actions that all cluster at the end of the derivation. Due to the uneven alignment between actions and locations in a sentence, neural network architectures in recent shiftreduce systems
(Vinyals et al., 2015; Dyer et al., 2016; Liu and Zhang, 2017) broadly follow an encoderdecoder approach rather than directly assigning labels to positions in the input. Our proposed parser is also transitionbased, but there are guaranteed to be exactly two decisions to make after shifting one word and before shifting the next. As a result, the amount of computation required per word is uniform as the algorithm proceeds lefttoright through the sentence.Leftcorner parsing
Our parsing algorithm is inspired by and shares several key properties with leftcorner parsing; see Section 3.5 for a discussion of related work in this area.
3 Method
To introduce our method, we first restrict ourselves to only consider unlabeled full binary trees (no labels, no unary chains, and no nodes with more than two children). We defer the discussion of labeling and nonbinary structure to Section 3.6.
3.1 Preliminaries
Before we present our wordsynchronous parse tree representation, let’s first answer the question: what is the minimal bit rate (per word) required to represent a parse tree? Absent any assumptions about the linguistic infeasibility of certain syntactic configurations, a parser would need to be capable of producing all possible trees over a given set of words. The number of full binary trees over words is the Catalan number, . Asymptotically, the Catalan numbers scale as:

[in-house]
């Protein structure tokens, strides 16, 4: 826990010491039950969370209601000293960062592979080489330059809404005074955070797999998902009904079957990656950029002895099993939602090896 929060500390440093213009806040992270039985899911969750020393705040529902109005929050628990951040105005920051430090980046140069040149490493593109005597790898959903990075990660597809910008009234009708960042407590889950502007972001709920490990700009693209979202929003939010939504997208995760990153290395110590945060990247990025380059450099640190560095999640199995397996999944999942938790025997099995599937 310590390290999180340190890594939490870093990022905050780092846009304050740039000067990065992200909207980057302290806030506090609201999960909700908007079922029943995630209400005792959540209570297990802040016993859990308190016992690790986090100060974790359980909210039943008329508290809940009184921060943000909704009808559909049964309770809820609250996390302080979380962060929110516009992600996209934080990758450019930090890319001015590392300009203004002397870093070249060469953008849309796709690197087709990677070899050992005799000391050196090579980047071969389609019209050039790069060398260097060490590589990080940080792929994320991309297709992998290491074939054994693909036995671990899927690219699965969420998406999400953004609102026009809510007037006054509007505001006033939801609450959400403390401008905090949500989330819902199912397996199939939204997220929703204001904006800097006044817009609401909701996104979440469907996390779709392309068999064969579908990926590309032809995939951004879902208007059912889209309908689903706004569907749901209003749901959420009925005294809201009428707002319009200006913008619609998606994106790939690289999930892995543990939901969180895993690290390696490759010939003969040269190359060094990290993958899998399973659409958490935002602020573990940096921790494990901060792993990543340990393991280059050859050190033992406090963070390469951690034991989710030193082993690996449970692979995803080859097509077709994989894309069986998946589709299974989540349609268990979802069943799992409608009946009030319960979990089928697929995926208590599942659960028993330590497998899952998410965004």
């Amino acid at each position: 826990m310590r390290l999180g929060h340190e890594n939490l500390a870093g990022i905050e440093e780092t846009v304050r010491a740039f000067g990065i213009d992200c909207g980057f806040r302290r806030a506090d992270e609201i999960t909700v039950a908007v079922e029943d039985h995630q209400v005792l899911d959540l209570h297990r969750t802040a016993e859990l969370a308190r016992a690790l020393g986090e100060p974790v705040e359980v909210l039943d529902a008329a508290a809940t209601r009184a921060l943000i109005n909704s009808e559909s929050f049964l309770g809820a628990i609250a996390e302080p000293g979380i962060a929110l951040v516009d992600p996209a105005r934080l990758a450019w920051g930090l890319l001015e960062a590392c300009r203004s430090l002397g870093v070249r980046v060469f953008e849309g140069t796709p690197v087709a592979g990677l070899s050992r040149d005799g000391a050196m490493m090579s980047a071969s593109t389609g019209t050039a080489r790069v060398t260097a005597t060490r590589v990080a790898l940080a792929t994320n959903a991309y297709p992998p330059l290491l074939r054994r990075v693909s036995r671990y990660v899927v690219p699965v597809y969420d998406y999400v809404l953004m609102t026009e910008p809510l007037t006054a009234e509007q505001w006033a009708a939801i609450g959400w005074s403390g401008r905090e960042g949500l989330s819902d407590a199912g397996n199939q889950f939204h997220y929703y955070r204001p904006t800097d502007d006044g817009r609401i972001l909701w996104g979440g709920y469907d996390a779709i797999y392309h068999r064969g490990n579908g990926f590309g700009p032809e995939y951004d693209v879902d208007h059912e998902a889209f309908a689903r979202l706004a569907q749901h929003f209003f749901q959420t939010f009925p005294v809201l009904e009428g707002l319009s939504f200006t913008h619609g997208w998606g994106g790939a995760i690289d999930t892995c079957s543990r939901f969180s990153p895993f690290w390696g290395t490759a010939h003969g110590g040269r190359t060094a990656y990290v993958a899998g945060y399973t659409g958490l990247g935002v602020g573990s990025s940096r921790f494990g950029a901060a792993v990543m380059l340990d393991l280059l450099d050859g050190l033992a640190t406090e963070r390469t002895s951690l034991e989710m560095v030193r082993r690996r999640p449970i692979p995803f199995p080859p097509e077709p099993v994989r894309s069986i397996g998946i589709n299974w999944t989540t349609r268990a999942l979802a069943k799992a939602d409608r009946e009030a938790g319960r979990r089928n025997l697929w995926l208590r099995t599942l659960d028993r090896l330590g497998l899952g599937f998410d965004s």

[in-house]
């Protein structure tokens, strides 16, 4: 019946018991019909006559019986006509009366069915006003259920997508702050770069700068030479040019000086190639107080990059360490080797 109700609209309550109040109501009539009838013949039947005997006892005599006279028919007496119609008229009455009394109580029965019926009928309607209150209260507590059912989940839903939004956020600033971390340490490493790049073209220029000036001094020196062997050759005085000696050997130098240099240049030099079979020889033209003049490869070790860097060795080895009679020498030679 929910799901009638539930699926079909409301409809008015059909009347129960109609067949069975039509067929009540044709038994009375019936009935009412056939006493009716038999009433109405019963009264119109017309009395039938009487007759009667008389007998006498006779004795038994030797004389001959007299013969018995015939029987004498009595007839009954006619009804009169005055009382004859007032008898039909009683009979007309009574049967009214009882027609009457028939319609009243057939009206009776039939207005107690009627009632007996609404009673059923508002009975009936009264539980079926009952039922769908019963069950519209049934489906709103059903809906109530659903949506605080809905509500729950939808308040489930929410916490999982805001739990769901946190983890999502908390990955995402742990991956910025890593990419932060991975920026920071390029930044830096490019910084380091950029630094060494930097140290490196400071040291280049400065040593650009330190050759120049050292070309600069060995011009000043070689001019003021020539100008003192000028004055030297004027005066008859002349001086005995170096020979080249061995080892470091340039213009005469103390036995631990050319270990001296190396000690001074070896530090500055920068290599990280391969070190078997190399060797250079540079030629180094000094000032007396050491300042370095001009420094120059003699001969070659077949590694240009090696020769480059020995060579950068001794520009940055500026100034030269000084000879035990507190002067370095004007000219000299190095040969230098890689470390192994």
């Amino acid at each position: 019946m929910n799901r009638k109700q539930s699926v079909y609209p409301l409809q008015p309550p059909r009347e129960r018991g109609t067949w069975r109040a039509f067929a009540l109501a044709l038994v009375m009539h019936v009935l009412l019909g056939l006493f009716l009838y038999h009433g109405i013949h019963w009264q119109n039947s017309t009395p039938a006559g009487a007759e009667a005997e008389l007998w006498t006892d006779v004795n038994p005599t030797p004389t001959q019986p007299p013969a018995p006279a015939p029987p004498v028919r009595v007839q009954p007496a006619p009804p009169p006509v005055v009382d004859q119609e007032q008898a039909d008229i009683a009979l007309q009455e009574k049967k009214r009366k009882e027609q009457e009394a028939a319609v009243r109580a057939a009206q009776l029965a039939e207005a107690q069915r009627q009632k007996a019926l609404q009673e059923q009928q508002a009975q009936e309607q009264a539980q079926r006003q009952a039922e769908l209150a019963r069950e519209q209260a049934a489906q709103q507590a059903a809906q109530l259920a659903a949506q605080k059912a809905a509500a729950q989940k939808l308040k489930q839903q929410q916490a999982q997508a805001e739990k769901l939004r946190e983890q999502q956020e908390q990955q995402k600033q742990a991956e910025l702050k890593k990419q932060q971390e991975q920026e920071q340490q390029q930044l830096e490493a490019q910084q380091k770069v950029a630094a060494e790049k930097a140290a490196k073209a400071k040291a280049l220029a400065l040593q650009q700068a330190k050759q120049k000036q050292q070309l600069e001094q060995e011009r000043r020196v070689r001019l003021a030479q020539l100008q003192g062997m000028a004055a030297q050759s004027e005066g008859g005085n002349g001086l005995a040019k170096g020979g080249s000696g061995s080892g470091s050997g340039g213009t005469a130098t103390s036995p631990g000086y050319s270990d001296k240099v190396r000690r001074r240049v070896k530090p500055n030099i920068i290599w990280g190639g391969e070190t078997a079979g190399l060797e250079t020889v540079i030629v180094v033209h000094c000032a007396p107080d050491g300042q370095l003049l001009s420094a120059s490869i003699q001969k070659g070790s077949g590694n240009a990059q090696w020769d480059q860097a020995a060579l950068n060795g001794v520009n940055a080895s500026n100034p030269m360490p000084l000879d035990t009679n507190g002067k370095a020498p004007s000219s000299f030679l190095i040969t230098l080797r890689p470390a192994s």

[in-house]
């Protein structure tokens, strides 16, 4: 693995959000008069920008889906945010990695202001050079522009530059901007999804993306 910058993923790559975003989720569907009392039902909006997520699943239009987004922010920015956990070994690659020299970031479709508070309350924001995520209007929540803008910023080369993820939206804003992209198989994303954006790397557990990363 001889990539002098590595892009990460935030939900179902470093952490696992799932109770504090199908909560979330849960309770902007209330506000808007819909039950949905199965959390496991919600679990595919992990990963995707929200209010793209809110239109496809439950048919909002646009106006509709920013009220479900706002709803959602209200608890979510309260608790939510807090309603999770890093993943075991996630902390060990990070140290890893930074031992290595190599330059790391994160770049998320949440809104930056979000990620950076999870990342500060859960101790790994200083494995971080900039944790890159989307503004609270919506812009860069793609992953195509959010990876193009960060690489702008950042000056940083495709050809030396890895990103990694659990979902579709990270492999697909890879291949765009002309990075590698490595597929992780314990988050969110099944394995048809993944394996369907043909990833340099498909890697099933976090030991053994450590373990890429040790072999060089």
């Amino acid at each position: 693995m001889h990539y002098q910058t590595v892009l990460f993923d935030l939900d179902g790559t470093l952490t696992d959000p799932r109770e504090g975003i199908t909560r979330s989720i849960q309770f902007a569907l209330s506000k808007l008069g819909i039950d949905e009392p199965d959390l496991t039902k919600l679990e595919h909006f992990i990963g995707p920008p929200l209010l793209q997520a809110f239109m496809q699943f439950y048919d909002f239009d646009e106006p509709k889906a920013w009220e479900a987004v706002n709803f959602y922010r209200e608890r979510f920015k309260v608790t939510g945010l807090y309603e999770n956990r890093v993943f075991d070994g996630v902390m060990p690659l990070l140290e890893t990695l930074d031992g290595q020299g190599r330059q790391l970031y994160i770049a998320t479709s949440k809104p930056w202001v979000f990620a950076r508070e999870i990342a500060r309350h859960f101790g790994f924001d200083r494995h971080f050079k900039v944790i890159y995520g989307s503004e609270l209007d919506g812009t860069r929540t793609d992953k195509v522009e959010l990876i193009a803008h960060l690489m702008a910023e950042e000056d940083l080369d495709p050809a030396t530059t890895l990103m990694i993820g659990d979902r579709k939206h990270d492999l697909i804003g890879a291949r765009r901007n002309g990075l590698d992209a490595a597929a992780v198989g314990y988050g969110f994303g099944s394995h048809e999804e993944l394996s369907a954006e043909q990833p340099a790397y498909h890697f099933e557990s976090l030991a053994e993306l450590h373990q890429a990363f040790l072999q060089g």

From this we can conclude that a parser that selects between 4 possible options per word is asymptotically optimal, in the sense that selecting from a smaller inventory of options is insufficient to encode all possible trees. We exhibit such a method in the next subsection.
3.2 Labels
Consider the example tree shown in Figure 1
. The tree is fully binarized (i.e. every node has either 0 or 2 children) and consists of 5 terminal symbols (A,B,C,D,E) and 4 nonterminal nodes (1,2,3,4). For any full binary parse tree, the number of nonterminals will always be one less than the number of words, so we can construct a onetoone mapping between nonterminals and fenceposts (i.e. positions between words): each fencepost is matched with the smallest span that crosses it. Equivalently, we can number the nonterminals based on the inorder traversal of the tree and match node 1 with the first fencepost (between words A and B), node 2 with the second fencepost (between words B and C), etc.
For each node, we calculate the direction of its parent, i.e. whether the node is a leftchild or a rightchild. Although the root node in the tree does not have a parent, by convention we treat it as though it were a leftchild (in Figure 1, this is denoted by the dummy parent labeled $).
Our scheme associates each word and fencepost in the sentence with one of four labels:

“ ”: This terminal node is a leftchild

“ ”: This terminal node is a rightchild

“ ”: The shortest span crossing this fencepost is a leftchild

“ ”: The shortest span crossing this fencepost is a rightchild
We refer to our method as tetratagging because it uses only these four labels.
Given a sentence with words, there are altogether decisions (each with two options). The label representation of a tree is unique by construction. However, a fully onetoone mapping between trees and label sequences is not possible because a sentence with words admits possible label sequences but only distinct trees.
In the next subsection we show how the four labels above can be interpreted as actions in a transitionbased parser, whereby some label sequences are valid and can be mapped back to trees, while others are invalid. In the following subsection, we describe an efficient dynamic program for finding the highestscoring valid sequence under a probabilistic model.
3.3 Transition System